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PARTITION DEED WHICH WAS MUTUALLY ACTED UPON CANNOT BE QUESTIONED FOR ITS NON-REGISTRATION 2005 SC

FULL JUDGMENT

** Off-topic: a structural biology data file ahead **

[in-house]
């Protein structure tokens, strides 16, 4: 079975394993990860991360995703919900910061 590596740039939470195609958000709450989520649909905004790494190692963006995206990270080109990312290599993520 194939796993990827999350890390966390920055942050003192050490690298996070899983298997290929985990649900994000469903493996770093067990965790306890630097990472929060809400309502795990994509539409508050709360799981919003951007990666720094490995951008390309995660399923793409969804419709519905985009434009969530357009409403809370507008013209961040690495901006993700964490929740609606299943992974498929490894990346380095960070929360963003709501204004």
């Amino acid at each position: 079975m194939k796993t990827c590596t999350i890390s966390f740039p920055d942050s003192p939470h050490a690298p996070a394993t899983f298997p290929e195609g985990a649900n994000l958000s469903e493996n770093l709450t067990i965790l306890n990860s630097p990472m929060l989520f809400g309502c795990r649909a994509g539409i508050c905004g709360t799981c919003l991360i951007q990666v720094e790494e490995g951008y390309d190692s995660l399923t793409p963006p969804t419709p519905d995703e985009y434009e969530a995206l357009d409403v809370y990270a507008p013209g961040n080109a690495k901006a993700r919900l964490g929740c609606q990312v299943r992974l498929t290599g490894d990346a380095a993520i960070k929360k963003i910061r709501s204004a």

Amteshwar Anand v. Virender Mohan Singh & Ors; (2006) 1 SCC 148 Section 17(1) of the Registration Act, 1908 in so far as it is relevant, requires under Clause (b) thereof, registration of "non-testamentary instruments which purport or operate to create, declare, assign, limit or extinguish, whether in present or in future, any right, title or interest, whether vested or contingent, of the value of one hundred rupees and upwards, to or in immovable property". Sub section (2) of Section 17 creates exceptions to the mandatory requirements of Section 17(1) (b) and (c). One of the exceptions made in Section 17(2) of the Registration Act 1908, is Clause (i). This exception pertains to "any composition deed." In other words all composition deeds are exempt from the requirement to be registered under that Act . The Composition Deed in this case was a transaction between the members of the same family for the mutual benefit of such members. It is not the appellants' case that the agreements required registration under any other Act. Apart from this, there is the principle that Courts lean in favour of upholding a family arrangement instead of disturbing the same on technical or trivial grounds particularly when the parties have mutually received benefits under the arrangement . Both the courts below had concurrently found that the parties had enjoyed material benefits under the agreements. We have ourselves also re-scrutinized the evidence on record on this aspect and have found nothing to persuade us to take a contrary view.

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